Doctor Fanny Mochel is an associate professor of genetics at the University Pierre and Marie Curie (UPMC). She received her MD in genetics in 2005 at the University Paris Descartes and her PhD in neuroscience in 2010 at UPMC. Dr. Mochel leads the French reference center on neurometabolic diseases in adults and runs a neurometabolic research group at the Brain and Spine Institute of La Pitié-Salpêtrière University Hospital in Paris. She is co-chair of the French society for inborn errors of metabolism in adults and a council member of the Society for the Study of Inborn Errors of Metabolism. Dr. Mochel has developed robust magnetic resonance methodologies for assessment of brain metabolism. Her team has developed a unique expertise in the study of metabolic regulation in patients, both in the periphery and in the brain, combining metabolomics on body fluids and in vivo nuclear magnetic resonance spectroscopy. Likewise, Dr Mochel has identified biomarkers reflecting metabolic dysfunction in neurodegenerative diseases such as Huntington disease that can be corrected by drugs targeting the Krebs cycle, also called anaplerotic therapies. She has conducted similar biomarkers studies in patients with spinocerebellar ataxia type 1-2-3 and 7 and used novel methods of multimodal integration to model disease progression. Her team is currently applying a unique combination of structural (i.e. fiber tracking using fixel-based analysis), functional (i.e. resting state functional MRI using novel whole-brain network estimation method) and metabolic (i.e. highly standardized 1H and 31P magnetic resonance spectroscopy) imaging in neurogenetic (e.g. Huntington’s disease) and neurometabolic (e.g. adrenomyeloneuropathy) diseases in order to further characterize and treat metabolic dysfunction in disorders affecting the nervous system.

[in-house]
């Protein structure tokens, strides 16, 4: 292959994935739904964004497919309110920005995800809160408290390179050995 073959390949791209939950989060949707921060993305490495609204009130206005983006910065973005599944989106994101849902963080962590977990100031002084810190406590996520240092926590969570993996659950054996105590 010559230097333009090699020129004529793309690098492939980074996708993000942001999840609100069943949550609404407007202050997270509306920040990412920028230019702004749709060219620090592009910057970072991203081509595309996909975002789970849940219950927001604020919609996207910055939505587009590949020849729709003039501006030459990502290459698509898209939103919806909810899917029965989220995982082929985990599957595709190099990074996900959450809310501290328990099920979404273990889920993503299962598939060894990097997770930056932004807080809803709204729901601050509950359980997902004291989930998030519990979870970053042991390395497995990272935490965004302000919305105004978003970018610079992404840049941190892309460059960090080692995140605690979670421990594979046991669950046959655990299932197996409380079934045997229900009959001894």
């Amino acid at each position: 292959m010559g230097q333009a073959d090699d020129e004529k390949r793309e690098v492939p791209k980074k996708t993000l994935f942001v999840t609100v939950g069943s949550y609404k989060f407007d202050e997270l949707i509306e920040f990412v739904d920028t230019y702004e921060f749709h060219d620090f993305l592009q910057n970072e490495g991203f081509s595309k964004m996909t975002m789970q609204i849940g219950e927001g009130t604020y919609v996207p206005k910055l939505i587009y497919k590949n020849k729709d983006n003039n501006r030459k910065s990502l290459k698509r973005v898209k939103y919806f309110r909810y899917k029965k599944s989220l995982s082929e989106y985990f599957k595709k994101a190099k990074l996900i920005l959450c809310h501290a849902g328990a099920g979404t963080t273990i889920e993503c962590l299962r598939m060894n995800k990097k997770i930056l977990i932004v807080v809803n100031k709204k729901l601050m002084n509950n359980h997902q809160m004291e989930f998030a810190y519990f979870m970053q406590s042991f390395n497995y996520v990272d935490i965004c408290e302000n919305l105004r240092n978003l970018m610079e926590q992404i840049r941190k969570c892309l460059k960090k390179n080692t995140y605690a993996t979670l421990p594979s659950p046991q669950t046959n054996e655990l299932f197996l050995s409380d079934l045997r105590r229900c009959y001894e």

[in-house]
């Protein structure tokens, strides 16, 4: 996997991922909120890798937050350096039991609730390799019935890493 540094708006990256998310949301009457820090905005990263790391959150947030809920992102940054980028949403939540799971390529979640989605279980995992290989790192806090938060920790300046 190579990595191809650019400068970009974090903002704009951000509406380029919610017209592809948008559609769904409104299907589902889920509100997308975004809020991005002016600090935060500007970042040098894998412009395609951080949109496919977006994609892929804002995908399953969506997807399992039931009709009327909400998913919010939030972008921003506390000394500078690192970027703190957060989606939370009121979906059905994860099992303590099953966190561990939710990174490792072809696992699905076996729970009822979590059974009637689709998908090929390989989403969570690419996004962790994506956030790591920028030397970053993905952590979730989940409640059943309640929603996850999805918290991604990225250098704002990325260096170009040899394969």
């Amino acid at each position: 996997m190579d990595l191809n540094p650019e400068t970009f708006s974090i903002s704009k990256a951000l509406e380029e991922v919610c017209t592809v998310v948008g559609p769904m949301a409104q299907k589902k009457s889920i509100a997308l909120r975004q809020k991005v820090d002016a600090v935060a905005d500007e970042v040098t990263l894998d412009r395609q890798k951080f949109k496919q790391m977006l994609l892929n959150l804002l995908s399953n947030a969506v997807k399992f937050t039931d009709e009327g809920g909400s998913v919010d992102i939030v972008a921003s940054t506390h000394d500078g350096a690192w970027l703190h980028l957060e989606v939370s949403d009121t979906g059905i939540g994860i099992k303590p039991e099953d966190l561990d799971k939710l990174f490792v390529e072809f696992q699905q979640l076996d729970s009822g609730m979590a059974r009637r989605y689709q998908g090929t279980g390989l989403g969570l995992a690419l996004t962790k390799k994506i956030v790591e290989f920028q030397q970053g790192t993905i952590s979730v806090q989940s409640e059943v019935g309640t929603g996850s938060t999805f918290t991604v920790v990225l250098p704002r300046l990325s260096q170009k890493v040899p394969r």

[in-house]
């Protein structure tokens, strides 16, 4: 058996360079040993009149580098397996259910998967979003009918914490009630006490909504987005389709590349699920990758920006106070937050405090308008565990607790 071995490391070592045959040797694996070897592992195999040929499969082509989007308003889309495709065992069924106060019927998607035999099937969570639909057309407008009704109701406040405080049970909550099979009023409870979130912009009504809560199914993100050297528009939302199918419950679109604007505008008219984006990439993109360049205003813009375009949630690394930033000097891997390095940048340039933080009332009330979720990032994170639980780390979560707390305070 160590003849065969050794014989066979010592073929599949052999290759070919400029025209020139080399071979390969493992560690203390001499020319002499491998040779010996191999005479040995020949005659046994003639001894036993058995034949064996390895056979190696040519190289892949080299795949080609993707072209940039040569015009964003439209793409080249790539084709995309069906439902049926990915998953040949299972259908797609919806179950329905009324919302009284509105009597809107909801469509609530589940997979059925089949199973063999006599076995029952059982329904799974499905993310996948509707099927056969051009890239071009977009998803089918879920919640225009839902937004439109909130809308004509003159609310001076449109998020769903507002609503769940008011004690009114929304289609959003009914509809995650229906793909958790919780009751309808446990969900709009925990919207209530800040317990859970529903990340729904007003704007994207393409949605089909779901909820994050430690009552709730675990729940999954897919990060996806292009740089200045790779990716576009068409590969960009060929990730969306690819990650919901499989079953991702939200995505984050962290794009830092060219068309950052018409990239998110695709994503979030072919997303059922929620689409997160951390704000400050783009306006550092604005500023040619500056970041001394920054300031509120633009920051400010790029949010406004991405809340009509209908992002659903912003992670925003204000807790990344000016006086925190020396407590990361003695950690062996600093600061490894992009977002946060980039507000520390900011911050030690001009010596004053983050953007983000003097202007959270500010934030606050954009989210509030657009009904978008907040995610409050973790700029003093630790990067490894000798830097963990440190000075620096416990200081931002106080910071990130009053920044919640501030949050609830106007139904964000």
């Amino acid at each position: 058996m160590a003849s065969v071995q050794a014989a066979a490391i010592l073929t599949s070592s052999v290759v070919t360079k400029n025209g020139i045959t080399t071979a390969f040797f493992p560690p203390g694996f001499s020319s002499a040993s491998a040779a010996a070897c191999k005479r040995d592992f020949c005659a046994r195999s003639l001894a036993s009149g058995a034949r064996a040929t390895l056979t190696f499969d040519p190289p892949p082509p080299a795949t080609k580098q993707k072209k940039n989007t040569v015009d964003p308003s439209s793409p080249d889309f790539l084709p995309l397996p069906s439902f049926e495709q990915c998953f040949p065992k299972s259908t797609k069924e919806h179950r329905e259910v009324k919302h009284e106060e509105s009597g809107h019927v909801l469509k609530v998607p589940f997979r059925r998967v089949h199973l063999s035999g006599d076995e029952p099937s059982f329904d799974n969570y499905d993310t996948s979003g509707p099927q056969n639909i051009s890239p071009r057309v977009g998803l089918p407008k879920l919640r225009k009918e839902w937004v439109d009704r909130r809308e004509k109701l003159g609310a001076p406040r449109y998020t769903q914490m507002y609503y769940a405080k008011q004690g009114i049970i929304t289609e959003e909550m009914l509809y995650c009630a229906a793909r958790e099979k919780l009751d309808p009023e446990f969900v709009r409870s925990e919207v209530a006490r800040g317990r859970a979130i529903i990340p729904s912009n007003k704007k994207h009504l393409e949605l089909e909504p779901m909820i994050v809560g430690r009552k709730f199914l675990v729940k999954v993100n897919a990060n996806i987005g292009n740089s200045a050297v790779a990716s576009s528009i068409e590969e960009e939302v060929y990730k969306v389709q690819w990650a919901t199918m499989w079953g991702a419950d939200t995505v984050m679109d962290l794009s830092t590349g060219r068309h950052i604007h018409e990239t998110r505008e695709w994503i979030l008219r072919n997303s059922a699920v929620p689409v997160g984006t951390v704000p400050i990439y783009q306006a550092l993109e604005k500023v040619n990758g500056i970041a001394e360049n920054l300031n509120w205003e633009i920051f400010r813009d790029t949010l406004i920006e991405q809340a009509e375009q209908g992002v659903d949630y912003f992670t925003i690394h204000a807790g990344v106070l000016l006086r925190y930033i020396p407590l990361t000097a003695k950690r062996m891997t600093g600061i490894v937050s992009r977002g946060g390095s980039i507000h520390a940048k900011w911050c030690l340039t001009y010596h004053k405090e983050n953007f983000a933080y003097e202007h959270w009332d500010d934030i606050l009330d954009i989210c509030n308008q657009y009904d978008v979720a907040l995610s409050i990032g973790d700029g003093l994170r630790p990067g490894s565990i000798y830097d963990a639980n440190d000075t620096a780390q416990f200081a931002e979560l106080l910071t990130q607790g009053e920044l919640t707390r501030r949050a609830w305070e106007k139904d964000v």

“We are delighted that these two well-known experts decided to join our scientific advisory board,” said Marc Martinell, CEO of Minoryx. “We are looking forward to working with them to strengthen the development of MIN-102 in X-ALD, Friedreich’s Ataxia and other CNS diseases.”
In 2018 Minoryx closed a Series B funding round of €21.3M to expand the development of MIN-102 into new indications. The Spanish company also recently opened a subsidiary at the Brussels South Biopark (Belgium), which will be leading this phase 2 clinical trial in Friedreich’s Ataxia.
About Friedreich’s Ataxia
Friedreich’s Ataxia is a rare genetic disease characterized by loss of coordination and muscle strength resulting from the degeneration of nerve tissue in the spinal cord and damage of the nerves that control muscle movement. Symptoms range from the inability to coordinate movements to gait instability with imbalance, muscle weakness and tremors. Patients lose their ability to stand, sit and walk within 10 – 15 years of onset. Friedreich’s Ataxia reduces life expectancy and becomes fatal, mainly due to cardiac failure. Friedreich’s Ataxia is caused by a genetic defect which affects male and female children alike and is passed down as a recessive trait. It affects approximately 1 in 40,000 people. Currently there is no known cure, only treatments addressing symptoms.
MIN-102 is a novel, brain penetrant, orally bioavailable and selective PPAR gamma agonist, able to engage the target receptor at the levels required for efficacy within the CNS. It showed robust preclinical proof of concept in animal models of multiple diseases modulating pathways leading to mitochondrial dysfunction, oxidative stress, neuroinflammation, demyelination and axonal degeneration. MIN-102 has the potential to treat several CNS conditions including orphan diseases such as X-ALD and Friedreich’s Ataxia. A phase 1 clinical study was successfully completed confirming that MIN-102 is well tolerated and is able to cross the blood brain barrier and engage PPAR gamma within the CNS at an equivalent level as in preclinical studies. MIN-102 has received Orphan Drug Designation for the treatment of X-ALD in both the EU and the US.